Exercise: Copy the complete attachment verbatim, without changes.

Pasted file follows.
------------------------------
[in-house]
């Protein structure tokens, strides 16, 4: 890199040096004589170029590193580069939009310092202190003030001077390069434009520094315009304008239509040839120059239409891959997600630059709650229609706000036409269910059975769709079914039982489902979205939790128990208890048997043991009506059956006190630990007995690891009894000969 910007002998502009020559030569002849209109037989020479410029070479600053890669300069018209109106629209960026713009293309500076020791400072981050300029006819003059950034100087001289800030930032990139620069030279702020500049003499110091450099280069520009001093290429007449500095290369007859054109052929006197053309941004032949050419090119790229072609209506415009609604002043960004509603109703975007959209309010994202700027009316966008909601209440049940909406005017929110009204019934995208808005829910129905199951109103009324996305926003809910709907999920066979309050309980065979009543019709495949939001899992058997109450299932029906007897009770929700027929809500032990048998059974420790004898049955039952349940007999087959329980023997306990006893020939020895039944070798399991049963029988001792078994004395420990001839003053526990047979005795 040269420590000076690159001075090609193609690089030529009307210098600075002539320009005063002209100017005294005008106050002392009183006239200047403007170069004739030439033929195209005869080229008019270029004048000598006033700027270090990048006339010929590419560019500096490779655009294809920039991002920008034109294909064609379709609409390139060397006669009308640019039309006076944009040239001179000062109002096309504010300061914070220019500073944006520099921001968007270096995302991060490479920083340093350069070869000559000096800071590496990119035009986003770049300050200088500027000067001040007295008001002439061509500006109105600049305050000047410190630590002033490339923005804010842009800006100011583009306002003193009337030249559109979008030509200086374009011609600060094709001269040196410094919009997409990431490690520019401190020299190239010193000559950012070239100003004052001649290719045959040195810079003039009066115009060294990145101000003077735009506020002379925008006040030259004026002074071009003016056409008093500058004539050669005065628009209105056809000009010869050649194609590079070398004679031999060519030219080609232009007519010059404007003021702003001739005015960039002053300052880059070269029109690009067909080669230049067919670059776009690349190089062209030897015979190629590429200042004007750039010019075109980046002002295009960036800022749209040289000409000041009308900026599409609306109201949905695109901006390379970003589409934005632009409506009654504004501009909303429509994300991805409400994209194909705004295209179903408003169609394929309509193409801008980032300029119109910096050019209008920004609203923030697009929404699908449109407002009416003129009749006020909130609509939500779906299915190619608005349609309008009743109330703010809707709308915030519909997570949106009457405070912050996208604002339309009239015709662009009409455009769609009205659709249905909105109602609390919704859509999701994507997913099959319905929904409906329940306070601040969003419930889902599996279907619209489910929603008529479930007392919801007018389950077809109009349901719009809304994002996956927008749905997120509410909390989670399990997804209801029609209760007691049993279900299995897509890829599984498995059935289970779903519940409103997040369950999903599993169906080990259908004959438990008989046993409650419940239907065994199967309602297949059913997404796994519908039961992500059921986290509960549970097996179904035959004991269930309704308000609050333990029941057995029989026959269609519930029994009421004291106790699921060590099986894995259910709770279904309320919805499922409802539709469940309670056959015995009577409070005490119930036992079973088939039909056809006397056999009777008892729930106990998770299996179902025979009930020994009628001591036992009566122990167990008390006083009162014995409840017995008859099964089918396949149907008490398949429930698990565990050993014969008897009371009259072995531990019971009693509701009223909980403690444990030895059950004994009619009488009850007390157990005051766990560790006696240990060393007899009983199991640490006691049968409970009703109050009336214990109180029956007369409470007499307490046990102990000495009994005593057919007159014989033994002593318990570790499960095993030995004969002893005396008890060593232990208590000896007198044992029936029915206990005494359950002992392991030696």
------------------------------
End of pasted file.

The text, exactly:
[in-house]
């Protein structure tokens, strides 16, 4: 890199040096004589170029590193580069939009310092202190003030001077390069434009520094315009304008239509040839120059239409891959997600630059709650229609706000036409269910059975769709079914039982489902979205939790128990208890048997043991009506059956006190630990007995690891009894000969 910007002998502009020559030569002849209109037989020479410029070479600053890669300069018209109106629209960026713009293309500076020791400072981050300029006819003059950034100087001289800030930032990139620069030279702020500049003499110091450099280069520009001093290429007449500095290369007859054109052929006197053309941004032949050419090119790229072609209506415009609604002043960004509603109703975007959209309010994202700027009316966008909601209440049940909406005017929110009204019934995208808005829910129905199951109103009324996305926003809910709907999920066979309050309980065979009543019709495949939001899992058997109450299932029906007897009770929700027929809500032990048998059974420790004898049955039952349940007999087959329980023997306990006893020939020895039944070798399991049963029988001792078994004395420990001839003053526990047979005795 040269420590000076690159001075090609193609690089030529009307210098600075002539320009005063002209100017005294005008106050002392009183006239200047403007170069004739030439033929195209005869080229008019270029004048000598006033700027270090990048006339010929590419560019500096490779655009294809920039991002920008034109294909064609379709609409390139060397006669009308640019039309006076944009040239001179000062109002096309504010300061914070220019500073944006520099921001968007270096995302991060490479920083340093350069070869000559000096800071590496990119035009986003770049300050200088500027000067001040007295008001002439061509500006109105600049305050000047410190630590002033490339923005804010842009800006100011583009306002003193009337030249559109979008030509200086374009011609600060094709001269040196410094919009997409990431490690520019401190020299190239010193000559950012070239100003004052001649290719045959040195810079003039009066115009060294990145101000003077735009506020002379925008006040030259004026002074071009003016056409008093500058004539050669005065628009209105056809000009010869050649194609590079070398004679031999060519030219080609232009007519010059404007003021702003001739005015960039002053300052880059070269029109690009067909080669230049067919670059776009690349190089062209030897015979190629590429200042004007750039010019075109980046002002295009960036800022749209040289000409000041009308900026599409609306109201949905695109901006390379970003589409934005632009409506009654504004501009909303429509994300991805409400994209194909705004295209179903408003169609394929309509193409801008980032300029119109910096050019209008920004609203923030697009929404699908449109407002009416003129009749006020909130609509939500779906299915190619608005349609309008009743109330703010809707709308915030519909997570949106009457405070912050996208604002339309009239015709662009009409455009769609009205659709249905909105109602609390919704859509999701994507997913099959319905929904409906329940306070601040969003419930889902599996279907619209489910929603008529479930007392919801007018389950077809109009349901719009809304994002996956927008749905997120509410909390989670399990997804209801029609209760007691049993279900299995897509890829599984498995059935289970779903519940409103997040369950999903599993169906080990259908004959438990008989046993409650419940239907065994199967309602297949059913997404796994519908039961992500059921986290509960549970097996179904035959004991269930309704308000609050333990029941057995029989026959269609519930029994009421004291106790699921060590099986894995259910709770279904309320919805499922409802539709469940309670056959015995009577409070005490119930036992079973088939039909056809006397056999009777008892729930106990998770299996179902025979009930020994009628001591036992009566122990167990008390006083009162014995409840017995008859099964089918396949149907008490398949429930698990565990050993014969008897009371009259072995531990019971009693509701009223909980403690444990030895059950004994009619009488009850007390157990005051766990560790006696240990060393007899009983199991640490006691049968409970009703109050009336214990109180029956007369409470007499307490046990102990000495009994005593057919007159014989033994002593318990570790499960095993030995004969002893005396008890060593232990208590000896007198044992029936029915206990005494359950002992392991030696």